‘I have always painted Antara because it is important for the women of Mimili. All my sisters know and paint Antara. My painting way has changed, but the importance of Antara has always been at the centre of my work.’
Puna’s shift from acrylic paint to ink in recent years has afforded a certain fluidity in her strokes when marking out the ngura (country) of this sacred place, its kapi tjukula (rock holes), apu (rocks) and murpu (mountains). It led her away from a vibrant palette and into a monochromatic one, from which she has begun introducing singular, additional colours such as the royal blue we see in these works on display. Yet, with the ability to dilute and mix the inks, Puna is able to achieve nuanced variations in tone across the surfaces of these paintings.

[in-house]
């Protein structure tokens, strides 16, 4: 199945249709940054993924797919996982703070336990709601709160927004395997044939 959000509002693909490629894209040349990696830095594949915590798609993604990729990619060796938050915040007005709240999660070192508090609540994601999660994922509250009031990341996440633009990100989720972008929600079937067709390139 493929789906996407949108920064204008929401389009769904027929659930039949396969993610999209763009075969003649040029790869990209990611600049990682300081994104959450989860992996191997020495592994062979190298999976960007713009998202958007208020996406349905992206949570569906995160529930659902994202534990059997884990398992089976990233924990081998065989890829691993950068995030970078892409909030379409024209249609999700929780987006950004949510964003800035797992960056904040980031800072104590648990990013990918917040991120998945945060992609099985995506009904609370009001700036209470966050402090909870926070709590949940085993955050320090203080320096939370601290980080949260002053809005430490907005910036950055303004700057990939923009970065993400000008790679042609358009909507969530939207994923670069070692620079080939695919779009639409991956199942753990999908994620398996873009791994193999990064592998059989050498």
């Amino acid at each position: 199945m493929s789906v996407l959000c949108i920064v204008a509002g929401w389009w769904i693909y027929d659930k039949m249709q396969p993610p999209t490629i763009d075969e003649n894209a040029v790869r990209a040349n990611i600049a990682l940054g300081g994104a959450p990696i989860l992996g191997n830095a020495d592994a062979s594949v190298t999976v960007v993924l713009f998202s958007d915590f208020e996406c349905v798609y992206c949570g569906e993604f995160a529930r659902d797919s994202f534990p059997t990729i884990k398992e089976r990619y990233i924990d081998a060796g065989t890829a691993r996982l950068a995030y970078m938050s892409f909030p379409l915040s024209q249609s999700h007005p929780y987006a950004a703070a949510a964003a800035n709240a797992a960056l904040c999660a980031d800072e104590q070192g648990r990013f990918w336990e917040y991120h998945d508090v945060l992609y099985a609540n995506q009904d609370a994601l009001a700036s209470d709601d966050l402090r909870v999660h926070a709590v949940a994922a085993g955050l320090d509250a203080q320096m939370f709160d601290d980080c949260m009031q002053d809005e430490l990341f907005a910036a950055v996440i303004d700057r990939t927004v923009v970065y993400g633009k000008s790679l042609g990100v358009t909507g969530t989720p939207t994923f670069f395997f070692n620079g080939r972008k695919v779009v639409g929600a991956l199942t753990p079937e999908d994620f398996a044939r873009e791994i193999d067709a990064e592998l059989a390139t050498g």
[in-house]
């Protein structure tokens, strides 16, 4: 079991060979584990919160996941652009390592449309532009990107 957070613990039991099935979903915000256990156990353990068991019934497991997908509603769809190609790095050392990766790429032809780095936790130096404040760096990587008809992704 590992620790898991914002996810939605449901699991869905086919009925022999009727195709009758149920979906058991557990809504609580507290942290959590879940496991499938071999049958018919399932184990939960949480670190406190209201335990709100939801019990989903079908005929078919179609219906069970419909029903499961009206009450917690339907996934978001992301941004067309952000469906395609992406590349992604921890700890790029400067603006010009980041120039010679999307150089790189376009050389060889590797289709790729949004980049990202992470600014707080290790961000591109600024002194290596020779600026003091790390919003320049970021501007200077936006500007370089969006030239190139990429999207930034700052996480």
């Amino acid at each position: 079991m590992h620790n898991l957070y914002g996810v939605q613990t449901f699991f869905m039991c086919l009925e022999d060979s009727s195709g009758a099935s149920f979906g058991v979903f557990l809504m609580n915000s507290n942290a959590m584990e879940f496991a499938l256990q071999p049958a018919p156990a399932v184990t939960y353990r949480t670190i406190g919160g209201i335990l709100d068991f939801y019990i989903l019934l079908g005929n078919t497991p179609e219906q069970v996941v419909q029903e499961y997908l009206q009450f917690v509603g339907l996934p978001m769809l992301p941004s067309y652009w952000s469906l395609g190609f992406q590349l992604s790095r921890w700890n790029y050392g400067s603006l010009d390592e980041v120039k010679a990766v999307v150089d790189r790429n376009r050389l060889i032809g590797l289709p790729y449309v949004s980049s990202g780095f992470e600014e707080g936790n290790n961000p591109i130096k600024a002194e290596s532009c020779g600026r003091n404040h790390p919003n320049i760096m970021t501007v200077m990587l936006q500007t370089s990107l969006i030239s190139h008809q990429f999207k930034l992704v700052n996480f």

Puna’s daughter Linda is the first Anangu woman to live in a remote community while being dependent on a motorised wheelchair. Her paintings transition between, and often combine, tjukurpa and figurative depictions of everyday community life.
‘There are so many things now that didn’t exist when I was a little girl: water tanks, windmills, wali (houses), toyota (cars). I want people to see what Mimili is like today. When I’m an old woman I can teach this kutjupa (new) way of painting to the young ones.’
Linda spent her formative years on the homeland around Park Well and Sandy Bore in a small house shared with her grandparents, parents, sisters and cousins. At that time the men were working as stockmen on stations and would be away from the homeland for long periods of time. Through watching and listening to the women make art – carving punu (wooden sculptures) daily – Linda began learning the stories that inform her paintings today.